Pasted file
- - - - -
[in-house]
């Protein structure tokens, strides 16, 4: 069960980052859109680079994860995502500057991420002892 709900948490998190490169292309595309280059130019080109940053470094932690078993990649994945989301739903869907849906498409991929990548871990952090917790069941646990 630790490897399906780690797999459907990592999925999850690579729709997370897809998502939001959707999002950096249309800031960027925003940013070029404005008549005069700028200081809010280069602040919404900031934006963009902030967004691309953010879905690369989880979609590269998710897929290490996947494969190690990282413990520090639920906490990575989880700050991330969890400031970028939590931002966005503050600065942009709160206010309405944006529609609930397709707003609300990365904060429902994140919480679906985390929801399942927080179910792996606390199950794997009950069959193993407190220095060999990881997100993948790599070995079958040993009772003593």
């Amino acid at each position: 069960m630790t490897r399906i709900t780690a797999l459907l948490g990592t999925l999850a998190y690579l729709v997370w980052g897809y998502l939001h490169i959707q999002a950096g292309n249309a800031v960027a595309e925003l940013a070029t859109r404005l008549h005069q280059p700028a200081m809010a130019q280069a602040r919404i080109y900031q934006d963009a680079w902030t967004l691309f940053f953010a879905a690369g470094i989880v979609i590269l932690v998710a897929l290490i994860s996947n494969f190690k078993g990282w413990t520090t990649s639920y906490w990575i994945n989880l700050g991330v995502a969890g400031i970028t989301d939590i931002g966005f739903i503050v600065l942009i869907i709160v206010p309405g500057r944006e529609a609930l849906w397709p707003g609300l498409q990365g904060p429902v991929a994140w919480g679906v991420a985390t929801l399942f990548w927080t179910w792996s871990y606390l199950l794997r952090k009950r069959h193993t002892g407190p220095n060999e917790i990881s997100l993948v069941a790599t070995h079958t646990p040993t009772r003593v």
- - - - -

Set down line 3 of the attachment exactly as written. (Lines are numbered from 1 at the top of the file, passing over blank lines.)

């Amino acid at each position: 069960m630790t490897r399906i709900t780690a797999l459907l948490g990592t999925l999850a998190y690579l729709v997370w980052g897809y998502l939001h490169i959707q999002a950096g292309n249309a800031v960027a595309e925003l940013a070029t859109r404005l008549h005069q280059p700028a200081m809010a130019q280069a602040r919404i080109y900031q934006d963009a680079w902030t967004l691309f940053f953010a879905a690369g470094i989880v979609i590269l932690v998710a897929l290490i994860s996947n494969f190690k078993g990282w413990t520090t990649s639920y906490w990575i994945n989880l700050g991330v995502a969890g400031i970028t989301d939590i931002g966005f739903i503050v600065l942009i869907i709160v206010p309405g500057r944006e529609a609930l849906w397709p707003g609300l498409q990365g904060p429902v991929a994140w919480g679906v991420a985390t929801l399942f990548w927080t179910w792996s871990y606390l199950l794997r952090k009950r069959h193993t002892g407190p220095n060999e917790i990881s997100l993948v069941a790599t070995h079958t646990p040993t009772r003593v």